With a trip back to the US planned this summer, we have been busy getting travel documents together. It's no small task. In our family of five (with three dual citizens), we have six five-year passports, two ten-year passports, a five-year alien registration card, and a three-year re-entry permit to deal with. Over the years we have come up with some good practices for making sure we keep these documents up to date and spend as little time and money on them as possible. Here's how we do it.
1. Set reminders.
Enter expiration dates into an online calendar or reminder application. (I use google calendar.) Then have reminders sent to you two months, one month, and two weeks before the documents expire. You can do this for other things too like drivers' licenses, prescriptions, insurance policies, and big bills that you want a heads-up on. For those who organize with pen and paper, put these important dates on the last page of your calendar, even if they are years away, then transfer them whenever you get a new calendar.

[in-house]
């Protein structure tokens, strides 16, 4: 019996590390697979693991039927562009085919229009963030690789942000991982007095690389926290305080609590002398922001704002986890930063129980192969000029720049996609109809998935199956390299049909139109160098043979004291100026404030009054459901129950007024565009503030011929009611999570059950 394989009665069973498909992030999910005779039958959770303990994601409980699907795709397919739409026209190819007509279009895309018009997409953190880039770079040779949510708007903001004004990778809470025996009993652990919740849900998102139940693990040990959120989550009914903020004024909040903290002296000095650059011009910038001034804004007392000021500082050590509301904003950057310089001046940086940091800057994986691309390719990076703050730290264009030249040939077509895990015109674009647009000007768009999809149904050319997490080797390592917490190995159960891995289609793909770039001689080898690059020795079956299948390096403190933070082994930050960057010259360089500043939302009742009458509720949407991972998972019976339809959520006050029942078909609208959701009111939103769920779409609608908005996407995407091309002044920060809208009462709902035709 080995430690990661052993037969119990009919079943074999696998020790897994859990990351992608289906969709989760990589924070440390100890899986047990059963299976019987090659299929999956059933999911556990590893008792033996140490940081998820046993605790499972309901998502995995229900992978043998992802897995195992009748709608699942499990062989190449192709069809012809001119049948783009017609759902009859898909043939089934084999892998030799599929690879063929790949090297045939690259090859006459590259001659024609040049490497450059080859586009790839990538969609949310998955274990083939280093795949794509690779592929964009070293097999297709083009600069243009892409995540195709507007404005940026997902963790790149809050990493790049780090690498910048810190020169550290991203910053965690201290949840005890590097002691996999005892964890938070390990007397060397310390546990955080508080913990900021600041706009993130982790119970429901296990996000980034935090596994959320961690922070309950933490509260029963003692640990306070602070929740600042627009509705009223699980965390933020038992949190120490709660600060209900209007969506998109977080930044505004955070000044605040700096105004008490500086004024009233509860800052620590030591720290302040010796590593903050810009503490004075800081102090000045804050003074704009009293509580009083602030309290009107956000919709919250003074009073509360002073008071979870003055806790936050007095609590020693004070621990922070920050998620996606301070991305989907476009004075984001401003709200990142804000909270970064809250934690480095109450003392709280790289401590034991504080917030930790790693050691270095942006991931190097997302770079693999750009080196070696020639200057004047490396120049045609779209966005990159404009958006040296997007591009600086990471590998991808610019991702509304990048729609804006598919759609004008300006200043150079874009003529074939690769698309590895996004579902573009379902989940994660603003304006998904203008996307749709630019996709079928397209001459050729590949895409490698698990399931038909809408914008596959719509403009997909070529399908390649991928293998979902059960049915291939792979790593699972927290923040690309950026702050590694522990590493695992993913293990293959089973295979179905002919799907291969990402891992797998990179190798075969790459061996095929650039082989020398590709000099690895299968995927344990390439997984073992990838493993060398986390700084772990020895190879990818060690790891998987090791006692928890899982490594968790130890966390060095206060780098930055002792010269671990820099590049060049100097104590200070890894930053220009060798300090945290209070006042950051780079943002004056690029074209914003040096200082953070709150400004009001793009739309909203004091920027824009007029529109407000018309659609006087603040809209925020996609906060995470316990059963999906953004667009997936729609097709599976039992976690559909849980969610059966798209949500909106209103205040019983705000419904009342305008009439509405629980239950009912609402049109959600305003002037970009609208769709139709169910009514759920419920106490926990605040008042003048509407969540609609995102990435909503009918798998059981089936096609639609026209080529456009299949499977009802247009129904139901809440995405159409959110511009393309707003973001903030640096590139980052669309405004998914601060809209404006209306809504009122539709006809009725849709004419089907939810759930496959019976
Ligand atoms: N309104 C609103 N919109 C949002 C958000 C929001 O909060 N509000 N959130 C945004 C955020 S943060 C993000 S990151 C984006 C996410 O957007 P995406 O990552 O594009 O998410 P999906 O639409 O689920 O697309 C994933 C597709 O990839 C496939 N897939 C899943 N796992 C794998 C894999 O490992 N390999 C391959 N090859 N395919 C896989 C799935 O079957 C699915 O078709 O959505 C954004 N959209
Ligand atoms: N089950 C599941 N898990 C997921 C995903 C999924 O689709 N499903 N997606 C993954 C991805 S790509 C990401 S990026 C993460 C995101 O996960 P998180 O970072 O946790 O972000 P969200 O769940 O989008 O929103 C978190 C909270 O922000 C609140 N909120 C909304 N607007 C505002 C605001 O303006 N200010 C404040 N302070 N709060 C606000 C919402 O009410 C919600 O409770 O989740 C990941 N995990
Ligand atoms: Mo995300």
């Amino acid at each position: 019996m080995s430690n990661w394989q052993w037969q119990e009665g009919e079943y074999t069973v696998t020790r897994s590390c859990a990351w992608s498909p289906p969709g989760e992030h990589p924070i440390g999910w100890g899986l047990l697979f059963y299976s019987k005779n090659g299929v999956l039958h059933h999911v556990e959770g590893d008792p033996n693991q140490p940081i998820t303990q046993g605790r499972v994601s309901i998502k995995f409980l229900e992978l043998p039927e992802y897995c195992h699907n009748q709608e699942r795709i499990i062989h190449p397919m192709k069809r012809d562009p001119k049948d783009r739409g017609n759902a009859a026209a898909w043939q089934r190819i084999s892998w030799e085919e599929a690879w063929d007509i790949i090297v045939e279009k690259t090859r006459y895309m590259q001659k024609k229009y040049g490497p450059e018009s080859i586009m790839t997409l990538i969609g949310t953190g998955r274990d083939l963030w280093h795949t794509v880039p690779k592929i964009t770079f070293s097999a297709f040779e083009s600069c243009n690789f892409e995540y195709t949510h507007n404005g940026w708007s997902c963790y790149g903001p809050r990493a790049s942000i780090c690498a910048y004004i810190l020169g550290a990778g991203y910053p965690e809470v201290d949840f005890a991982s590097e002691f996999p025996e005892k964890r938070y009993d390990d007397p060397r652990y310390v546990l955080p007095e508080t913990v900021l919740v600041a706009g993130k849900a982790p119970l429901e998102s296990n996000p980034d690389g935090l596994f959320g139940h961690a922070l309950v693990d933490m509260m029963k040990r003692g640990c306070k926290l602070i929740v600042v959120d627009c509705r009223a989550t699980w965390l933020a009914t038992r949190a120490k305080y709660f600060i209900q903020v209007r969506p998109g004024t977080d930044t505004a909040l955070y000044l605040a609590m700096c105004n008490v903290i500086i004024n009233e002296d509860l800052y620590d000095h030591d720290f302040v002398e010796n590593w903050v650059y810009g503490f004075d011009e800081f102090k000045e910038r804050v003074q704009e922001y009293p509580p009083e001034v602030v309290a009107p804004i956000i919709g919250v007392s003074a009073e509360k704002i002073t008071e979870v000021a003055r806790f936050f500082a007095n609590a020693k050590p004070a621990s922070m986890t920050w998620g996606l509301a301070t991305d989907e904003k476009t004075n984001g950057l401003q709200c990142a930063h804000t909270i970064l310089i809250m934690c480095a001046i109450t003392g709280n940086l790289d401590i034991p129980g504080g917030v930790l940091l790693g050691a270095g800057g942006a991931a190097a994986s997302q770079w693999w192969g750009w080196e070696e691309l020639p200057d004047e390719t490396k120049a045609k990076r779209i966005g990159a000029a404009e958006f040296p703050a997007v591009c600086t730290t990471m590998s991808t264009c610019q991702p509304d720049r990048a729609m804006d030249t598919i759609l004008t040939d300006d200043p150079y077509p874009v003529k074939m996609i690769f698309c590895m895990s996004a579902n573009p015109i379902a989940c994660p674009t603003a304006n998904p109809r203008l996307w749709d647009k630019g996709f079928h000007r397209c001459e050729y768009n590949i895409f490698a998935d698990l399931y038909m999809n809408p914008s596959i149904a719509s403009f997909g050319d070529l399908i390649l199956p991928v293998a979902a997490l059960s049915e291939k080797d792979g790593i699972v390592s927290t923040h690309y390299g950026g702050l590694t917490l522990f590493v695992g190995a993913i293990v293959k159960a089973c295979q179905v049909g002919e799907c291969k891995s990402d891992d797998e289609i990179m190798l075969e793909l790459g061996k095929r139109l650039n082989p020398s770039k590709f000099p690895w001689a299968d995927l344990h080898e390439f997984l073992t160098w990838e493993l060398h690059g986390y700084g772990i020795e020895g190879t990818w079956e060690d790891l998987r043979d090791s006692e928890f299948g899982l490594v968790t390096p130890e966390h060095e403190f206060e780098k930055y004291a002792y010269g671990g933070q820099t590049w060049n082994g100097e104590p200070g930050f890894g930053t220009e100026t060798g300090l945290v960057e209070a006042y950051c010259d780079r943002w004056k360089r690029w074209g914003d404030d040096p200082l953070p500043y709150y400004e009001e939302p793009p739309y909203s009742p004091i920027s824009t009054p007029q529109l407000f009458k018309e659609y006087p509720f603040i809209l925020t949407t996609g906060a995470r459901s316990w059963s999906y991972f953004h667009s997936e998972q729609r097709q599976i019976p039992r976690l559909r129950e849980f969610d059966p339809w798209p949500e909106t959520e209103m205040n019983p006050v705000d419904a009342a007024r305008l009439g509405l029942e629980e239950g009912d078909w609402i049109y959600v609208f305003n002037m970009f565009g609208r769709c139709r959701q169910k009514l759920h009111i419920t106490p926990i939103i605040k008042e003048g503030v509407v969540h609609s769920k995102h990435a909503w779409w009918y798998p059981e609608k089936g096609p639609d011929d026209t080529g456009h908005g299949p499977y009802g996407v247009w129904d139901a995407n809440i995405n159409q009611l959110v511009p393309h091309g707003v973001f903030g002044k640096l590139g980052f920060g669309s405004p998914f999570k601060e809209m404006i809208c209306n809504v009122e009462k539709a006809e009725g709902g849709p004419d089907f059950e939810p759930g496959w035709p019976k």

2. Consolidate into fewer trips.
We let T's American passport expire and didn't get him a new one until R and D also needed them (He had a Japanese passport so traveling wasn't a problem). Now all three children's passports expire at the same time so it's just one trip to the embassy every five years for the kids. Getting their cycles in sync saves days off from work as well as time and money on the train. Plus, once I'm in the groove, it's easy to do the necessary paperwork and get photos together for all three kids at once.
3. Take your own passport photos.
With digital cameras, high quality home printers, and free sites like epassportphoto.com, there's no reason to waste money at a studio. Just snap several shots of your subject in front of a white wall (or if it's a small child lay him on a white sheet and shoot from above), choose the best one (keeping in mind that there shouldn't be shadows, that the eyes should be open and facing the camera, and that the mouth should be closed), and upload your photo to the site linked to above. Choose which country's passport you are applying for and the site will walk you through the cropping process. Print out the photos and you are good to go. Be sure to print the photos at actual size; don't let your printer software shrink or expand the photos to fit the page. We've had no problems applying for American or Japanese passports with DIY passport photos.
Traveling with children comes with hassles and expenses, but with good planning and initiative, having the proper documents doesn't have to be so bad.